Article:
# what causes the smell of a room ionizer? If ozone, what are we actually smelling when ozone interacts with nasal mucous? [closed]

This touches on how smell works, but my intent is ask about the mechanism for why do ionised smell like they do? I would like to get one step past ozone if that is the primary mechanism.

Regarding our sense of smell, from the Wikipedia:

The perception of odors, or sense of smell, is mediated by the olfactory nerve. The olfactory receptor (OR) cells are neurons present in the olfactory epithelium, which is a small patch of tissue at the back of the nasal cavity. There are millions of olfactory receptor neurons that act as sensory signaling cells. Each neuron has cilia in direct contact with the air. Odorous molecules bind to receptor proteins extending from cilia and act as a chemical stimulus, initiating electric signals that travel along the olfactory nerve's axons to the brain.2

Regarding the odor of ozone, from the Wikipedia:

Ozone (/ˈoʊzoʊn/), or trioxygen, is an inorganic molecule with the chemical formula O 3. It is a pale blue gas with a distinctively pungent smell.

From this site:

While oxygen is not detectable by the human nose, ozone has an extremely low odor threshold. Humans have the ability to detect ozone [concentrations of ~10 ppb] before many expensive measuring devices. Also, ozone in air at high levels (greater than 0.1 ppm) is hazardous to human health.

Ozone is a powerful oxidant (far more so than dioxygen) and has many industrial and consumer applications related to oxidation. This same high oxidizing potential, however, causes ozone to damage mucous and respiratory tissues in animals, and also tissues in plants, above concentrations of about 0.1 ppm. While this makes ozone a potent respiratory hazard and pollutant near ground level [...]

There are quite a few articles available online that discuss the "odor of ozone". It is described by some as "metallic" or as "similar to chlorine" (although note that "chlorine smell" is often "pool smell" caused by chloramines).

Given the reactivity of ozone (it oxidizes just about anything containing carbon to $$\ce{CO2}$$, which explains why it can cause inflammation and is generally regarded as deleterious to health), it is an interesting question whether there exists a distinct odor receptor that senses ozone or whether the response is nonspecific or mediated by pain receptors and registered as the "pungent smell" of ozone. Or perhaps it is other molecules altogether rather than the interaction of ozone with nasal receptors that causes the smell.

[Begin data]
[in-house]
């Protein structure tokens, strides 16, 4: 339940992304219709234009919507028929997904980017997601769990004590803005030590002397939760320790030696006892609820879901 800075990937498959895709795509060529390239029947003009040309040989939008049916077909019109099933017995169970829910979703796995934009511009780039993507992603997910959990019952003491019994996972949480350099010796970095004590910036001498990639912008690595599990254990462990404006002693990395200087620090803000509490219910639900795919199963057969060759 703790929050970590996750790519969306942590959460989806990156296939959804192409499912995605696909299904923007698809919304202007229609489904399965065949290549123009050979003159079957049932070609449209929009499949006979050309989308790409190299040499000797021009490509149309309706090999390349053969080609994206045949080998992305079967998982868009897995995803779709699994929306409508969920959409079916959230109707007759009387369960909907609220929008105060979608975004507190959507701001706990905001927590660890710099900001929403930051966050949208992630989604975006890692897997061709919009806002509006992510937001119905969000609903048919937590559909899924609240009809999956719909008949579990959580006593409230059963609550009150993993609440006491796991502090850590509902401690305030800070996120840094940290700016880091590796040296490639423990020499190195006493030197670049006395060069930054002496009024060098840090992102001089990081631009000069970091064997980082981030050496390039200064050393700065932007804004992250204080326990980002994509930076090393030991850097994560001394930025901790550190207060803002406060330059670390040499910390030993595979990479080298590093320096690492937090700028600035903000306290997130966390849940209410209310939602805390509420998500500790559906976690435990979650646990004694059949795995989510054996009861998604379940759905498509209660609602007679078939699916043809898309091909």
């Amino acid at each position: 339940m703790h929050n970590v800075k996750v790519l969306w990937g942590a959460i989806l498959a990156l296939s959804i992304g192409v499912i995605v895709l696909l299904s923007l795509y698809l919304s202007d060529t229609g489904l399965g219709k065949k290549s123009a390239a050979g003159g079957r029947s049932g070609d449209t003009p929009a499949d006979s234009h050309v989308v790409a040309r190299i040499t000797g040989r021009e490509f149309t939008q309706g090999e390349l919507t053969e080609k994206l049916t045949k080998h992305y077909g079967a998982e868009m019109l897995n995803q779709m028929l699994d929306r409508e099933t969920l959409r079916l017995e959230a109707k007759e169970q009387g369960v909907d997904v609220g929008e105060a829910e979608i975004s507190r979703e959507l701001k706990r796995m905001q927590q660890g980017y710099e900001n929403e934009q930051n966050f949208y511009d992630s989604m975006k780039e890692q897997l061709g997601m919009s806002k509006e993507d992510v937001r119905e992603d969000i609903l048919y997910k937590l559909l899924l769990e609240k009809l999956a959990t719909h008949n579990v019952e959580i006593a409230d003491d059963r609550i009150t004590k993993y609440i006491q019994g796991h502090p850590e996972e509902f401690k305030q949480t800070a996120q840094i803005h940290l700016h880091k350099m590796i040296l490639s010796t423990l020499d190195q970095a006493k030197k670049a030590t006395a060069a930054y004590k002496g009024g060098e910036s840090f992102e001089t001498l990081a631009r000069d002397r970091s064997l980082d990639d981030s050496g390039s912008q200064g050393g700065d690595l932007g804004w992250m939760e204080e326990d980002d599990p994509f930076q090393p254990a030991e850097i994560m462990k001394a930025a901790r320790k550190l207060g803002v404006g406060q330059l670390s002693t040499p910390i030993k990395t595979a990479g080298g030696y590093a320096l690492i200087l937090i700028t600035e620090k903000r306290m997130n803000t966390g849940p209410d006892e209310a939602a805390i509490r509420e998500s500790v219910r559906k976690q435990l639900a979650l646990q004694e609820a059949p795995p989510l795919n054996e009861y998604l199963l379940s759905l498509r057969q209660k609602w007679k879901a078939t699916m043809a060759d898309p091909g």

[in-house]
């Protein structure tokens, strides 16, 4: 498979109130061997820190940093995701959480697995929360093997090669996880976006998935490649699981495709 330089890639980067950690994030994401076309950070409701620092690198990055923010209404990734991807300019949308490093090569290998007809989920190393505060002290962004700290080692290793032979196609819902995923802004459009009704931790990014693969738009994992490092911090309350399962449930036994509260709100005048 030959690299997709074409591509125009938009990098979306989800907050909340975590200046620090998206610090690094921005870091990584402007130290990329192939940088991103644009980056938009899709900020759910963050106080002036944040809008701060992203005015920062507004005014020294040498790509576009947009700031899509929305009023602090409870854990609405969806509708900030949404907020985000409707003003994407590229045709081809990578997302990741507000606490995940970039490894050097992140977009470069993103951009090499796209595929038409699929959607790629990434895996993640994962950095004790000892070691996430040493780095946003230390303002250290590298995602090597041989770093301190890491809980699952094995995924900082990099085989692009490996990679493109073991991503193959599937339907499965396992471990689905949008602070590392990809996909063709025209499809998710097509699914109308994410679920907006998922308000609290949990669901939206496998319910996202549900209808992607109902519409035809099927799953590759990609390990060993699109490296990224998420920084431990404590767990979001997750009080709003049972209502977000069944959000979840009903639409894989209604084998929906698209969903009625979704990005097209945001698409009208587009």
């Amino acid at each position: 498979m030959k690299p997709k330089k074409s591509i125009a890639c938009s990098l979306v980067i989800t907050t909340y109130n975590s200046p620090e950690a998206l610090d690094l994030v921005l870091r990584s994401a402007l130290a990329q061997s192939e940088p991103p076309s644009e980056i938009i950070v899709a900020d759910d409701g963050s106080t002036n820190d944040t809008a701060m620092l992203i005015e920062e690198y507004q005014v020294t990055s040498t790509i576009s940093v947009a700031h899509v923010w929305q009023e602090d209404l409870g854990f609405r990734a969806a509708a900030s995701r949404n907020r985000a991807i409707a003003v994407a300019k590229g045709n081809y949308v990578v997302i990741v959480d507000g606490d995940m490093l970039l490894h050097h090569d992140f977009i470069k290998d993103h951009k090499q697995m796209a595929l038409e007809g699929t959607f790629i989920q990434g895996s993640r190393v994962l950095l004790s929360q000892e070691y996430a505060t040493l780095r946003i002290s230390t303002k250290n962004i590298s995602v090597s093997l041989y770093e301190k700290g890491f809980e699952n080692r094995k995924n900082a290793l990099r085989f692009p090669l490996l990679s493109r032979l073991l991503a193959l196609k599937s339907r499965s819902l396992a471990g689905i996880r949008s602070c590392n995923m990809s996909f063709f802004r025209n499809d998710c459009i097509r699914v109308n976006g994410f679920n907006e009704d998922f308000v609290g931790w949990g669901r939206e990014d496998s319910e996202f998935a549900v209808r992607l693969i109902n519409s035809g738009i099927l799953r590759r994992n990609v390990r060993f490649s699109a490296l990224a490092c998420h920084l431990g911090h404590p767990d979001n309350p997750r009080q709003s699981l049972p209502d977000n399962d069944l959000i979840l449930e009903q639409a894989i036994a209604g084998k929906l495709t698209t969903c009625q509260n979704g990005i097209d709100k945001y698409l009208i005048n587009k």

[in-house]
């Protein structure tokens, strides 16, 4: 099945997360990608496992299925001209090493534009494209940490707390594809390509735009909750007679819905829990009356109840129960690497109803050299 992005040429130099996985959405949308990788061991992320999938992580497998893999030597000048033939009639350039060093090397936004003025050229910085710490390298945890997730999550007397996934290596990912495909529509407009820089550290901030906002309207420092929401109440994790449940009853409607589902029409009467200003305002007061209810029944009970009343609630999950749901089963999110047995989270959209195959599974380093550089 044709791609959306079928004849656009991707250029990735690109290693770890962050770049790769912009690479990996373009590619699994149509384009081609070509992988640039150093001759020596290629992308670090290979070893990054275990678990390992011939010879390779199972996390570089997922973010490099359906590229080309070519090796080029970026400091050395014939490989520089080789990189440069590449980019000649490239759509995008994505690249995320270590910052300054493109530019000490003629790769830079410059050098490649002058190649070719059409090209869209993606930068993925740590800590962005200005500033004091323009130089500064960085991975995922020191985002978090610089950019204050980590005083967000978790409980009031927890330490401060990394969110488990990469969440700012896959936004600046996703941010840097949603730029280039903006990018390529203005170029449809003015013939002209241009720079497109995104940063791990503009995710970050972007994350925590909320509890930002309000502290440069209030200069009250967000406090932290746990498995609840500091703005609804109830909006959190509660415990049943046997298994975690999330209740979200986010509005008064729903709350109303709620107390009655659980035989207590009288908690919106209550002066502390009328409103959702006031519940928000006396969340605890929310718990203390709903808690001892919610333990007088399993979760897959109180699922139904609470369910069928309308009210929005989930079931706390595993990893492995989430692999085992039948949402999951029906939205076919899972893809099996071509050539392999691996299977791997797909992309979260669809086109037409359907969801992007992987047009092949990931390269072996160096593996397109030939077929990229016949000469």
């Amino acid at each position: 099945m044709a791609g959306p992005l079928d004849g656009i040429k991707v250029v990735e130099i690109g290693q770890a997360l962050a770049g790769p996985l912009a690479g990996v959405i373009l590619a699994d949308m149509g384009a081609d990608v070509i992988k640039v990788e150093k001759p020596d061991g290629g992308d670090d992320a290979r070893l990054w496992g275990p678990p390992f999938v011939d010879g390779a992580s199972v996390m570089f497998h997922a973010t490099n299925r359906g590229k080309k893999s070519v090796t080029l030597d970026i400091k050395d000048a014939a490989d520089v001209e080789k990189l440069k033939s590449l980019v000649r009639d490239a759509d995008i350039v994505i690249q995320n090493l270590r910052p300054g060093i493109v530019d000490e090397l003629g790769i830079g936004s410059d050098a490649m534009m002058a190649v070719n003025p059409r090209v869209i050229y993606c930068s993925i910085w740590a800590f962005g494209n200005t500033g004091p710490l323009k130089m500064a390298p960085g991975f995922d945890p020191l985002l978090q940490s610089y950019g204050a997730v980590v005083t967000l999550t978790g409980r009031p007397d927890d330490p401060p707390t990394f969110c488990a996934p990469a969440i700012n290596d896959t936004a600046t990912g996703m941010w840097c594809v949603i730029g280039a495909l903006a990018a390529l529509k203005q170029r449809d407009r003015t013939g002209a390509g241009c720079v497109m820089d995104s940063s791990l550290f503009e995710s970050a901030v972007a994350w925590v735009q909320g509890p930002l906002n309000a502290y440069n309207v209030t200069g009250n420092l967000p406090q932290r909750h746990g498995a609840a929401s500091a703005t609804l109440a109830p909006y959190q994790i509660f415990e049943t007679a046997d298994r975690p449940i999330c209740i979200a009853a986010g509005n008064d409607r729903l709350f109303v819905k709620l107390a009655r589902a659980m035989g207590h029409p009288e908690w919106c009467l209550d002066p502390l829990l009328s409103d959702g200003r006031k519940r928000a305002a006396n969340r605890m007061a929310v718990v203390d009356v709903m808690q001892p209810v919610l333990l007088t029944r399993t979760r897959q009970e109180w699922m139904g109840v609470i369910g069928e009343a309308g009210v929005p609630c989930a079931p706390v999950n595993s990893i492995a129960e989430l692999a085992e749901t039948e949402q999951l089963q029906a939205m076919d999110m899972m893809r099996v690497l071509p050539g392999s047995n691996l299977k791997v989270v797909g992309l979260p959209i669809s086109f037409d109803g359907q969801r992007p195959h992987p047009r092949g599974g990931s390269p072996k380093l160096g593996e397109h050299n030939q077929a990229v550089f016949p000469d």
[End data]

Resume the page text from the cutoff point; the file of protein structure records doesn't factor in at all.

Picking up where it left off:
All of this is made even more complicated by the apparent loss of olfactory perception caused by exposure to ozone:

• An acute exposure to 0.2 ppm ozone impairs odor detection threshold.
• The cause is not clear, different modes of action might play at role.
• Olfactory threshold seems sensitive to photochemical air pollutants’ effects.

The "The Curious Dr. Z" blog hypothesizes on the source of "ozone smell" (see also reference 1 cited in the blog):

It turns out that our olfactory receptors might be able to bind free radicals, and, since free radicals and ozone frequently occur together, that’s what we’re actually smelling.

In 1991, a group of patients undergoing irradiation for cancer all complained about a strong, pungent odor they later identified as ozone. This lead to a study where researchers discovered that humans can actually detect the irradiation of tissue by detecting free radicals trapped in mucus.

Another, older theory, is that ozone acts as the signal for irradiation. Ozone binds to and reacts with olfactory receptors the just as other odorants do, and effectively acts as a warning of more damaging chemicals nearby.

We don’t know too much beyond this, and as far as I can tell, ozone olfaction is not a very active area of research. Bummer.

Since we are so sensitive to the smell of ozone, and we don’t smell much else when we do smell ozone, I suspect that ozone/free radicals have many potential binding sites (a lot of those “hands” can grab ozone). When the ozone/free radicals does bind, it does so with high affinity, meaning it easily binds to receptors. This persistent and overwhelming smell experience is similar to other smells that indicate something noxious, including smoke and rotting tissue.

References

1. Lloyd M. Beidler. Olfaction, Handbook of Sensory Physiology, Chemical Senses. Springer Science & Business Media, 2012, ISBN 3642651267, 9783642651267